4

Pairing Off: Cigars

^
Keep Dallas Observer Free
I Support
  • Local
  • Community
  • Journalism
  • logo

Support the independent voice of Dallas and help keep the future of Dallas Observer free.

Each week, Pairing Off attempts to find just the right bottle of wine to go with ordinary food...or in this case, smoke.

The gentleman at Pogo's was adamant when I asked the usual "which wine would go best with" question.

"I wouldn't pair it with wine," he told me. Twice.

Obviously whiskeys or Cognac set well against the creamy, leathery, bitter smoke from most decent cigars--hence the impulse to reach for a good single malt. But this is a wine pairing column and I'd already picked up an Oliva Serie G with a Camaroon wrapper. A nice cigar for $5.45.

So c'mon, Pogo's Guy.


Reluctantly he started into the the characteristics necessary to parry something as bold and invasive as smoke, which all pointed to one of the big California Cabs so popular in Dallas steakhouses. Or, he added, you could do a Port.

Fortified wine made sense. (Well, legitimate fortified wine, anyway...although it would be fun to walk into one of the city's better shops and say "which way to the Mad Dog aisle--and where's your Everclear?") Port after dinner was once a cherished tradition in gentlemanly circles, as were fine cigars.

Of course, you can only try this experiment at home these days. Or in Addison.

The Oliva Serie G is a surprising cigar for its price. Sweet notes from the Camaroon wrapper arouse your senses first, followed by the aroma of cedar bark and--to my nose--cleaning solution. On the draw, it is rather complex: coffee and bitter chocolate, cream, dry autumn leaves and a rubbery taint, with a long and smooth finish. Quite a lot for a wine to contend with.

Niepoort's Ruby--no sense going Vintage with a $5 cigar--smells of rich fruits, such as plum and dried cherry...with a little tar thrown in. The taste is rather similar, expanding from an initial blast of fruit in dark chocolate and a mineral quality that, oddly, resembles bacon.

Tobacco smoke absorbs all those rich, dark fruit flavors, however, leaving a lighter juicy residue. Meanwhile the cigar softens considerably, with spring grass emerging into the profile. The most notable sensation, though, is of the chocolate notes in both the cigar and the wine folding into each other--essentially drawing the smoke and the port together.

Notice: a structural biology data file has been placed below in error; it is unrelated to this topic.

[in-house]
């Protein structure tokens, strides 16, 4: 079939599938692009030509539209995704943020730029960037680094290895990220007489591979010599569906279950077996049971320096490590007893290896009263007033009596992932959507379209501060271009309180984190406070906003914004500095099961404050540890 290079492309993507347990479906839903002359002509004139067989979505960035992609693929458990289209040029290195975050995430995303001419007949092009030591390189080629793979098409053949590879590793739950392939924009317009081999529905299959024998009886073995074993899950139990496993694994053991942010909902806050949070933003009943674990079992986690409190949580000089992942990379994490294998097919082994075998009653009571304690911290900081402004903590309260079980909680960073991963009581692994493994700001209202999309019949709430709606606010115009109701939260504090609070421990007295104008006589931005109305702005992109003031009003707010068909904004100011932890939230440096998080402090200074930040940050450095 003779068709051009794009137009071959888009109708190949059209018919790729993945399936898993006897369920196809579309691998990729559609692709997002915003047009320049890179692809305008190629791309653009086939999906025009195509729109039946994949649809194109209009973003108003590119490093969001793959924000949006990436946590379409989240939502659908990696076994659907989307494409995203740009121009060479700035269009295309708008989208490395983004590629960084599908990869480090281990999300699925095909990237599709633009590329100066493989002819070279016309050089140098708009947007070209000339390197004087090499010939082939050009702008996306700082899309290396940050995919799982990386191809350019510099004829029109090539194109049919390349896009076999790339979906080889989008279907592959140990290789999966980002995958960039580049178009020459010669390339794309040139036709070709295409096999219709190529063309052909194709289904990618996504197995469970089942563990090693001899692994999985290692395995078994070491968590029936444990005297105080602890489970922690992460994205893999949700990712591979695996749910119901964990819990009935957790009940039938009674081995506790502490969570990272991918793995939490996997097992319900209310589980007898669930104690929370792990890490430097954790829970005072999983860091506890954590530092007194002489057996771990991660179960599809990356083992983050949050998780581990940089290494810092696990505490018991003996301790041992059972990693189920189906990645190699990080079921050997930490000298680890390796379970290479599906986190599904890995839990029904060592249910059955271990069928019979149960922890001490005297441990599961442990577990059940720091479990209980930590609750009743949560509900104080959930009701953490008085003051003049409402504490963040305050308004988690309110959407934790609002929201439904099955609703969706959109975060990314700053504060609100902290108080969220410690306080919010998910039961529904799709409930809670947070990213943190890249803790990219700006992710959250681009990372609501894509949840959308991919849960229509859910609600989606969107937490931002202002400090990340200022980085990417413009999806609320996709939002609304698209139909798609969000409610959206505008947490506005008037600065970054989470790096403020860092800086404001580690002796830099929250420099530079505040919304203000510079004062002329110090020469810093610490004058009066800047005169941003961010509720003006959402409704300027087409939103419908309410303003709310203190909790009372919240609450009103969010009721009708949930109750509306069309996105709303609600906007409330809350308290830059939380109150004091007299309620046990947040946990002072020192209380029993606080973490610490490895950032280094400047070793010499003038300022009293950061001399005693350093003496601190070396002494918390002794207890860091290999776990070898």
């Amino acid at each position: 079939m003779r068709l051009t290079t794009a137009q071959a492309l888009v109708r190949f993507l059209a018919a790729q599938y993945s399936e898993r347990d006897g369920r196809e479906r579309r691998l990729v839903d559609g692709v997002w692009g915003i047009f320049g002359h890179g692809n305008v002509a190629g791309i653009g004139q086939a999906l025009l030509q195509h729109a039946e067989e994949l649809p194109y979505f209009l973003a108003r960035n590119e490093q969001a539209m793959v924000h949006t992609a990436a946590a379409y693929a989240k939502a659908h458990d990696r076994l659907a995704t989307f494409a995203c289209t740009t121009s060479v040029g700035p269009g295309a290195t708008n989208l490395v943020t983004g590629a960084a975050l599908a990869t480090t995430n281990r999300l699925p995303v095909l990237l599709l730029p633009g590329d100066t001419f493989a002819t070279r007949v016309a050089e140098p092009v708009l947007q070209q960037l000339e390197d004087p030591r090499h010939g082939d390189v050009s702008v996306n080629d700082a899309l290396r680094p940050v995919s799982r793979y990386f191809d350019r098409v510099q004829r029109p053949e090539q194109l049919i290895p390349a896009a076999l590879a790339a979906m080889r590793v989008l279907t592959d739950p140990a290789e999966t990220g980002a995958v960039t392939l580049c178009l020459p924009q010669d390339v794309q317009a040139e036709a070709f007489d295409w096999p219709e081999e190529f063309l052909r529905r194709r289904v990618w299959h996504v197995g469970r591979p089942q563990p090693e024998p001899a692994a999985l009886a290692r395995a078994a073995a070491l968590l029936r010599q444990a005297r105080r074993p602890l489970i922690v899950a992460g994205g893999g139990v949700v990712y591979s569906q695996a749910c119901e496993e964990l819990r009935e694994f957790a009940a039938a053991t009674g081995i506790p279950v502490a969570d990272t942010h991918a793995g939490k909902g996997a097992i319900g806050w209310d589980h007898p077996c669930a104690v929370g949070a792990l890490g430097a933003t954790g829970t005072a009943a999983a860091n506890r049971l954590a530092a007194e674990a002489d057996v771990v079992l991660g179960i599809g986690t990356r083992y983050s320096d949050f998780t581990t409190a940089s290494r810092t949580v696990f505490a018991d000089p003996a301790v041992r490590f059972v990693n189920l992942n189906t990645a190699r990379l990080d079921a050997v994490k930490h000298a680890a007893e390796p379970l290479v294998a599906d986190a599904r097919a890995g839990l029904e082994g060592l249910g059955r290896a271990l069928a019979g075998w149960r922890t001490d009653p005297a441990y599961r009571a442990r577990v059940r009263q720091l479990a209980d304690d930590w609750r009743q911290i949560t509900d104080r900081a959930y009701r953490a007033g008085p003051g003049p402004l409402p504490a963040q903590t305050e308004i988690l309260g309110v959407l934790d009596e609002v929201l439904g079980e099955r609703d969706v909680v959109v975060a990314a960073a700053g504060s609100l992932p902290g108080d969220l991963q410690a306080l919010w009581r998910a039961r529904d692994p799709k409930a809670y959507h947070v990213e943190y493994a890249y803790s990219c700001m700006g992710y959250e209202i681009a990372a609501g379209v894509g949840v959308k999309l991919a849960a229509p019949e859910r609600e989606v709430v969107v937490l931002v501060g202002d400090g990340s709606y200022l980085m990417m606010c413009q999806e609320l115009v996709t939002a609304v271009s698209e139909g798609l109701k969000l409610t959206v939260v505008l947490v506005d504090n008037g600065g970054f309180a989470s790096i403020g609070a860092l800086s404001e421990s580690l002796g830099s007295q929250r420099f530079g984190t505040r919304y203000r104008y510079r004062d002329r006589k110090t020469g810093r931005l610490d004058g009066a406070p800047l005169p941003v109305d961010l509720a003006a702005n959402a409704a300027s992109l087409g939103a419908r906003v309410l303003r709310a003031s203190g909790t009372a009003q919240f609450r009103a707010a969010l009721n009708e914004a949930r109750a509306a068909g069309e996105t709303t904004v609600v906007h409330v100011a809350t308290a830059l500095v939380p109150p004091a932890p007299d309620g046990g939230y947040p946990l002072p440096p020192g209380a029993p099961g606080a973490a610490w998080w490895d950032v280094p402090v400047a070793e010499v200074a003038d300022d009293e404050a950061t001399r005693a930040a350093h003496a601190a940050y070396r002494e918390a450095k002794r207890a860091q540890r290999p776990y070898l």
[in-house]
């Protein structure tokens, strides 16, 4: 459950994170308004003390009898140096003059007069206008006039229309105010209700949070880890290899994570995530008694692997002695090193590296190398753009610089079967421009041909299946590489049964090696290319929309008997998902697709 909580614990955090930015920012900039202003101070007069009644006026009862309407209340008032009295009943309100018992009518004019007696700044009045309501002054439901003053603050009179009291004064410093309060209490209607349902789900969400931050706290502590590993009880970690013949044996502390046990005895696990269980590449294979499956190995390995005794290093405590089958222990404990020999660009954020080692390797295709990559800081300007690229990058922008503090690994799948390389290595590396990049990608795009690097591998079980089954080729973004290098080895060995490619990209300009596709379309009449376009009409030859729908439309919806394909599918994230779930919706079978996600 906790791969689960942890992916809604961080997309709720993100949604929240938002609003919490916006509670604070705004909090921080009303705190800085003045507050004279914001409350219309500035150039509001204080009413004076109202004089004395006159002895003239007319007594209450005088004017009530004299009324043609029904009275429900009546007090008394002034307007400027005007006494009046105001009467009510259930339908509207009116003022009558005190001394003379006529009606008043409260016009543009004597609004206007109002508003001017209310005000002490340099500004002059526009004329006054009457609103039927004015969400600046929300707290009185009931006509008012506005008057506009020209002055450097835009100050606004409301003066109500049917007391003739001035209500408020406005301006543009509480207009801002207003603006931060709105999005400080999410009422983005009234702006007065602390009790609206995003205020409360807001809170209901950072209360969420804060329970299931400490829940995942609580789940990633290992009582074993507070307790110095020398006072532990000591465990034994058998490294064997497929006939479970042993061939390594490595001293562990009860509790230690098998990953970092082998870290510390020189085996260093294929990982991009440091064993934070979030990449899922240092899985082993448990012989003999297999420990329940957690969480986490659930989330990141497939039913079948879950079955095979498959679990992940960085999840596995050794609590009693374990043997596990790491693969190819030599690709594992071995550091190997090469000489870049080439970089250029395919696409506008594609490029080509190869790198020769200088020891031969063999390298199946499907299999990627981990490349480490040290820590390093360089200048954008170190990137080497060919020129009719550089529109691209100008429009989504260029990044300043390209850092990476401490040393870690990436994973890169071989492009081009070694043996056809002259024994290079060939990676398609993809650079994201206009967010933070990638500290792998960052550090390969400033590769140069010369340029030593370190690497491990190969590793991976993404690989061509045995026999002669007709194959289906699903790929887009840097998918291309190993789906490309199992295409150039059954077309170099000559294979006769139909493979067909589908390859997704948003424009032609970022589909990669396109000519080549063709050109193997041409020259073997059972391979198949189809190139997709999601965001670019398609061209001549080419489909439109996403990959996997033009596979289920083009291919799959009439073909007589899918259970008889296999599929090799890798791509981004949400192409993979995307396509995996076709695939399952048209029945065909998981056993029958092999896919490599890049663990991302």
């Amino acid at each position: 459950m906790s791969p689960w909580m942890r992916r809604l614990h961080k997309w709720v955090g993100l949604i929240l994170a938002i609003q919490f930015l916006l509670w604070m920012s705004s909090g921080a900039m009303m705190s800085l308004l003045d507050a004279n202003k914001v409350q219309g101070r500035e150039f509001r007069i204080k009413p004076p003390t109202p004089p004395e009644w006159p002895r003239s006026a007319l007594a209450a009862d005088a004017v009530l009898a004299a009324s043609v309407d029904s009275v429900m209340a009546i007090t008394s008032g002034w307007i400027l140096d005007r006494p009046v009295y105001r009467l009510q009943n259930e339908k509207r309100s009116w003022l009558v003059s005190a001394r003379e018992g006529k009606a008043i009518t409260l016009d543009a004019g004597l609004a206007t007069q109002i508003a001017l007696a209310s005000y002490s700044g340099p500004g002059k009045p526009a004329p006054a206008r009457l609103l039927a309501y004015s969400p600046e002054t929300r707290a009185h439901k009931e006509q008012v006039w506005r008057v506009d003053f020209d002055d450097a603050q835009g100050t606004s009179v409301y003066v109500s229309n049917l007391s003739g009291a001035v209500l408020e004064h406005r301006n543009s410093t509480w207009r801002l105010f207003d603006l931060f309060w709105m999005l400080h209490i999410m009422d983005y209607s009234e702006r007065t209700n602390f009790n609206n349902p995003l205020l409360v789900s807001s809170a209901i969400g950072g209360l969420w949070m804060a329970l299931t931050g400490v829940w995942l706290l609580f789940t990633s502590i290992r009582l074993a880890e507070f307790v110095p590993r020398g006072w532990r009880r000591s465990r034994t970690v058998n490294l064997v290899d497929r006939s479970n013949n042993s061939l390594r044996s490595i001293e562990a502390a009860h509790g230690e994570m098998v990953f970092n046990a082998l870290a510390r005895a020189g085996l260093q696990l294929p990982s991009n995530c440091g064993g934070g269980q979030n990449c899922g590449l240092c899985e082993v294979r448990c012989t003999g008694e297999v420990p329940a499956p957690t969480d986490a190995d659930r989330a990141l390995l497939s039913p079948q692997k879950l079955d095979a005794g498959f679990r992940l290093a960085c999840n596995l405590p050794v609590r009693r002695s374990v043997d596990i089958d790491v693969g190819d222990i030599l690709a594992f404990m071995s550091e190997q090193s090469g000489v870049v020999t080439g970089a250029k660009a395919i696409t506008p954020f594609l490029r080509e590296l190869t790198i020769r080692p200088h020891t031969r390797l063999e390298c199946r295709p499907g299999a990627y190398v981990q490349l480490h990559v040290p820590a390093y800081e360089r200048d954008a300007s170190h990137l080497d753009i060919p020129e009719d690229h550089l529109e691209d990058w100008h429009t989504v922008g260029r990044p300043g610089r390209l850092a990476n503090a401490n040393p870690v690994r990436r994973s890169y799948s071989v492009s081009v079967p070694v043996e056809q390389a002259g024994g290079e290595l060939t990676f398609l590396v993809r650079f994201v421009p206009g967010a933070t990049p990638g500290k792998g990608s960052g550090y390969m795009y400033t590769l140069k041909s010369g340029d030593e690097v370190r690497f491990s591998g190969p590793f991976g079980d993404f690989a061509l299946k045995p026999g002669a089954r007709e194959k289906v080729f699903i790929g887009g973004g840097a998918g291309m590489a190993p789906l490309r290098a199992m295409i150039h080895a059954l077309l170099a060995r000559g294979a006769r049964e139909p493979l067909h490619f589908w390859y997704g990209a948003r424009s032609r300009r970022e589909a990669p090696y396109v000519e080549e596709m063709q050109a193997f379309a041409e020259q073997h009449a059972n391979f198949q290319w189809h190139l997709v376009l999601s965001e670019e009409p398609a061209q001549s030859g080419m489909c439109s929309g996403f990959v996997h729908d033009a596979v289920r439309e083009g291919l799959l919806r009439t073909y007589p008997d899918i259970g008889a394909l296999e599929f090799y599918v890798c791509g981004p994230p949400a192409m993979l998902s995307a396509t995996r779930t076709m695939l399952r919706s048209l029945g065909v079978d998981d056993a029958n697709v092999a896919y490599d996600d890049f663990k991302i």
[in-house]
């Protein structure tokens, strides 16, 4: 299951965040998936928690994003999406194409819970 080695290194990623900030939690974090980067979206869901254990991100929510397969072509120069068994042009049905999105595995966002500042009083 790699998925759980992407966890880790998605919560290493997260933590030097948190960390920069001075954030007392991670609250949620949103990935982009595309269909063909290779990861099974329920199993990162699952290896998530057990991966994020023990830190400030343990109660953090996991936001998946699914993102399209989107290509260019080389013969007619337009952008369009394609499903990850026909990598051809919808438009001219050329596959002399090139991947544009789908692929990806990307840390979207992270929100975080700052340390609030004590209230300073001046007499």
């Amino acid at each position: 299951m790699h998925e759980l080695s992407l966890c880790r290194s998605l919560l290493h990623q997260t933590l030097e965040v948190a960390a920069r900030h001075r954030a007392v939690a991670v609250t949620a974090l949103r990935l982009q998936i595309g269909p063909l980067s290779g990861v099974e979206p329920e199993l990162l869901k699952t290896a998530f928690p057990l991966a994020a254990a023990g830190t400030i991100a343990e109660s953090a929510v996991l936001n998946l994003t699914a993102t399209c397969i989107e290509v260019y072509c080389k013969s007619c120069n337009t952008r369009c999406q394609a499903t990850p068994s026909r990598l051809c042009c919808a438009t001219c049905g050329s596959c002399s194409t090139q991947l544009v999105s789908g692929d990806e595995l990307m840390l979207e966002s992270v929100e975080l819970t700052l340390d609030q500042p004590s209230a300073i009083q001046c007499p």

Not too bad. Although, honestly, bourbon or scotch would have been much better.

Keep the Dallas Observer Free... Since we started the Dallas Observer, it has been defined as the free, independent voice of Dallas, and we would like to keep it that way. Offering our readers free access to incisive coverage of local news, food and culture. Producing stories on everything from political scandals to the hottest new bands, with gutsy reporting, stylish writing, and staffers who've won everything from the Society of Professional Journalists' Sigma Delta Chi feature-writing award to the Casey Medal for Meritorious Journalism. But with local journalism's existence under siege and advertising revenue setbacks having a larger impact, it is important now more than ever for us to rally support behind funding our local journalism. You can help by participating in our "I Support" membership program, allowing us to keep covering Dallas with no paywalls.

We use cookies to collect and analyze information on site performance and usage, and to enhance and customize content and advertisements. By clicking 'X' or continuing to use the site, you agree to allow cookies to be placed. To find out more, visit our cookies policy and our privacy policy.

 

Join the Observer community and help support independent local journalism in Dallas.

 

Join the Observer community and help support independent local journalism in Dallas.